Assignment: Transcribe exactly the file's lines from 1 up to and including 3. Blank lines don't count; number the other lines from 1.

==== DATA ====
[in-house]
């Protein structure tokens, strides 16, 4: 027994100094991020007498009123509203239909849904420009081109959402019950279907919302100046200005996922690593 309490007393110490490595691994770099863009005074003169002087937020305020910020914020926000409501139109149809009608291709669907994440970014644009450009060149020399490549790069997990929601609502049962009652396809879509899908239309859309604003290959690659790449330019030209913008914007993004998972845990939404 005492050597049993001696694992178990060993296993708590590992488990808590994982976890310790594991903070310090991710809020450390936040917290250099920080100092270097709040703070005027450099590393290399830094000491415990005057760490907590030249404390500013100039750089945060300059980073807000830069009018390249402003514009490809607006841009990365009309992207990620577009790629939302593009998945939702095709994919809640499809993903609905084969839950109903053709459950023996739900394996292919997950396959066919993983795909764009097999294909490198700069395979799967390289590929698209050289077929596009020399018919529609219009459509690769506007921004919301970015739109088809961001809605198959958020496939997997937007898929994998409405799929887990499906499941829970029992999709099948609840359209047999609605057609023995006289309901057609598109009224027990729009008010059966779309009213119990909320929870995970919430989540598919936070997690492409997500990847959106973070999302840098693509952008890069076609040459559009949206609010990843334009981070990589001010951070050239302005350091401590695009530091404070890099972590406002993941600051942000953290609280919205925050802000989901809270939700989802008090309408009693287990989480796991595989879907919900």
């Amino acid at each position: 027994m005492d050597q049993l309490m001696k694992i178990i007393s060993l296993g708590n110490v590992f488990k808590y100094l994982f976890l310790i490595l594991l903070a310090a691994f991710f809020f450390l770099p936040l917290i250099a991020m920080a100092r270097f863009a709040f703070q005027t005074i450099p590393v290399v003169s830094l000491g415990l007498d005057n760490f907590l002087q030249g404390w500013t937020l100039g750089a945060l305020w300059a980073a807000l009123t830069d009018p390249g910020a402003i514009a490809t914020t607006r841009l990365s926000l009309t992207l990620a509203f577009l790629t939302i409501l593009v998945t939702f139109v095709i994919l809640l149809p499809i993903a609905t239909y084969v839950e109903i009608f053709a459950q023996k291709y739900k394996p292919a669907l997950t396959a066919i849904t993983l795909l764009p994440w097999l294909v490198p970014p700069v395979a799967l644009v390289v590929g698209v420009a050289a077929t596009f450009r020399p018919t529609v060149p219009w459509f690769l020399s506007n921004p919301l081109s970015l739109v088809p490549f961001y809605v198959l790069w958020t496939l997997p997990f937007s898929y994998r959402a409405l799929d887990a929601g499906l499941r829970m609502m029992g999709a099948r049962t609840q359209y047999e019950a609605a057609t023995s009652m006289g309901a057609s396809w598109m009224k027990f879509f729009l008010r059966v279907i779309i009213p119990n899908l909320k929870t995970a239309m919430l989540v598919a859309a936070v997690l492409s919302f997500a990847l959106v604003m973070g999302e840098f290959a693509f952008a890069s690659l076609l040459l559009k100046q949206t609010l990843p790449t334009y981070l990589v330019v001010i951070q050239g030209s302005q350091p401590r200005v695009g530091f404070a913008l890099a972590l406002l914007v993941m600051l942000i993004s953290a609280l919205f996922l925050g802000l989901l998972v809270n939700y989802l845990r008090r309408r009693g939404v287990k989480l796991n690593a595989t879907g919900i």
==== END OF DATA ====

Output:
[in-house]
């Protein structure tokens, strides 16, 4: 027994100094991020007498009123509203239909849904420009081109959402019950279907919302100046200005996922690593 309490007393110490490595691994770099863009005074003169002087937020305020910020914020926000409501139109149809009608291709669907994440970014644009450009060149020399490549790069997990929601609502049962009652396809879509899908239309859309604003290959690659790449330019030209913008914007993004998972845990939404 005492050597049993001696694992178990060993296993708590590992488990808590994982976890310790594991903070310090991710809020450390936040917290250099920080100092270097709040703070005027450099590393290399830094000491415990005057760490907590030249404390500013100039750089945060300059980073807000830069009018390249402003514009490809607006841009990365009309992207990620577009790629939302593009998945939702095709994919809640499809993903609905084969839950109903053709459950023996739900394996292919997950396959066919993983795909764009097999294909490198700069395979799967390289590929698209050289077929596009020399018919529609219009459509690769506007921004919301970015739109088809961001809605198959958020496939997997937007898929994998409405799929887990499906499941829970029992999709099948609840359209047999609605057609023995006289309901057609598109009224027990729009008010059966779309009213119990909320929870995970919430989540598919936070997690492409997500990847959106973070999302840098693509952008890069076609040459559009949206609010990843334009981070990589001010951070050239302005350091401590695009530091404070890099972590406002993941600051942000953290609280919205925050802000989901809270939700989802008090309408009693287990989480796991595989879907919900």
């Amino acid at each position: 027994m005492d050597q049993l309490m001696k694992i178990i007393s060993l296993g708590n110490v590992f488990k808590y100094l994982f976890l310790i490595l594991l903070a310090a691994f991710f809020f450390l770099p936040l917290i250099a991020m920080a100092r270097f863009a709040f703070q005027t005074i450099p590393v290399v003169s830094l000491g415990l007498d005057n760490f907590l002087q030249g404390w500013t937020l100039g750089a945060l305020w300059a980073a807000l009123t830069d009018p390249g910020a402003i514009a490809t914020t607006r841009l990365s926000l009309t992207l990620a509203f577009l790629t939302i409501l593009v998945t939702f139109v095709i994919l809640l149809p499809i993903a609905t239909y084969v839950e109903i009608f053709a459950q023996k291709y739900k394996p292919a669907l997950t396959a066919i849904t993983l795909l764009p994440w097999l294909v490198p970014p700069v395979a799967l644009v390289v590929g698209v420009a050289a077929t596009f450009r020399p018919t529609v060149p219009w459509f690769l020399s506007n921004p919301l081109s970015l739109v088809p490549f961001y809605v198959l790069w958020t496939l997997p997990f937007s898929y994998r959402a409405l799929d887990a929601g499906l499941r829970m609502m029992g999709a099948r049962t609840q359209y047999e019950a609605a057609t023995s009652m006289g309901a057609s396809w598109m009224k027990f879509f729009l008010r059966v279907i779309i009213p119990n899908l909320k929870t995970a239309m919430l989540v598919a859309a936070v997690l492409s919302f997500a990847l959106v604003m973070g999302e840098f290959a693509f952008a890069s690659l076609l040459l559009k100046q949206t609010l990843p790449t334009y981070l990589v330019v001010i951070q050239g030209s302005q350091p401590r200005v695009g530091f404070a913008l890099a972590l406002l914007v993941m600051l942000i993004s953290a609280l919205f996922l925050g802000l989901l998972v809270n939700y989802l845990r008090r309408r009693g939404v287990k989480l796991n690593a595989t879907g919900i």